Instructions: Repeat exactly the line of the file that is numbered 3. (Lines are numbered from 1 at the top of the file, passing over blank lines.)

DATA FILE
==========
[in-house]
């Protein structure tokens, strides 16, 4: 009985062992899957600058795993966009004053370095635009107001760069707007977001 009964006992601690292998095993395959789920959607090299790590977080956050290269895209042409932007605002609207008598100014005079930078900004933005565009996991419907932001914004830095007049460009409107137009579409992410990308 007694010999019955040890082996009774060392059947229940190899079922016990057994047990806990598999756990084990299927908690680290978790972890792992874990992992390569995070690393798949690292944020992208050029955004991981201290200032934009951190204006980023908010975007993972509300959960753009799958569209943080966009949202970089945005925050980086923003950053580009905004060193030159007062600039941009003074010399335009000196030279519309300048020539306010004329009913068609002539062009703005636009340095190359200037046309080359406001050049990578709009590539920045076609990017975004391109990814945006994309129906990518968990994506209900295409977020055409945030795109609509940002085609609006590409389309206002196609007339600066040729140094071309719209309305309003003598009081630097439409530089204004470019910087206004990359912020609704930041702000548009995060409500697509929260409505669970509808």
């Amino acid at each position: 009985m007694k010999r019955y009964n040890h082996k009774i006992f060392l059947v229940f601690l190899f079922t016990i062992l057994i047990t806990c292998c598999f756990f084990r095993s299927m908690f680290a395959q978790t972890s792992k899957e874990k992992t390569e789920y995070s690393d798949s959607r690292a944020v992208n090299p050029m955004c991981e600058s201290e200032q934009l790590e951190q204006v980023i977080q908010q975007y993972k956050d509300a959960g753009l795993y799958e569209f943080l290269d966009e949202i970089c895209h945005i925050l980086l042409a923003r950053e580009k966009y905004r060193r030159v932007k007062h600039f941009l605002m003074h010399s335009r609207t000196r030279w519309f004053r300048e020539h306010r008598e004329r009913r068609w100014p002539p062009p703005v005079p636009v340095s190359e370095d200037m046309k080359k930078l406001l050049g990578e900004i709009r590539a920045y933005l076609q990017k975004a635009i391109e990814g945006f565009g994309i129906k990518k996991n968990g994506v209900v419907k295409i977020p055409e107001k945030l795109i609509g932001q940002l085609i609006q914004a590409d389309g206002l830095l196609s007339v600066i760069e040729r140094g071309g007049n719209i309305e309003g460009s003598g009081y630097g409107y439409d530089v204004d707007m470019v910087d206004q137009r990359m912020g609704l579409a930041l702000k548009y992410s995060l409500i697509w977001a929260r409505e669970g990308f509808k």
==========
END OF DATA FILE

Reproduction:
């Amino acid at each position: 009985m007694k010999r019955y009964n040890h082996k009774i006992f060392l059947v229940f601690l190899f079922t016990i062992l057994i047990t806990c292998c598999f756990f084990r095993s299927m908690f680290a395959q978790t972890s792992k899957e874990k992992t390569e789920y995070s690393d798949s959607r690292a944020v992208n090299p050029m955004c991981e600058s201290e200032q934009l790590e951190q204006v980023i977080q908010q975007y993972k956050d509300a959960g753009l795993y799958e569209f943080l290269d966009e949202i970089c895209h945005i925050l980086l042409a923003r950053e580009k966009y905004r060193r030159v932007k007062h600039f941009l605002m003074h010399s335009r609207t000196r030279w519309f004053r300048e020539h306010r008598e004329r009913r068609w100014p002539p062009p703005v005079p636009v340095s190359e370095d200037m046309k080359k930078l406001l050049g990578e900004i709009r590539a920045y933005l076609q990017k975004a635009i391109e990814g945006f565009g994309i129906k990518k996991n968990g994506v209900v419907k295409i977020p055409e107001k945030l795109i609509g932001q940002l085609i609006q914004a590409d389309g206002l830095l196609s007339v600066i760069e040729r140094g071309g007049n719209i309305e309003g460009s003598g009081y630097g409107y439409d530089v204004d707007m470019v910087d206004q137009r990359m912020g609704l579409a930041l702000k548009y992410s995060l409500i697509w977001a929260r409505e669970g990308f509808k």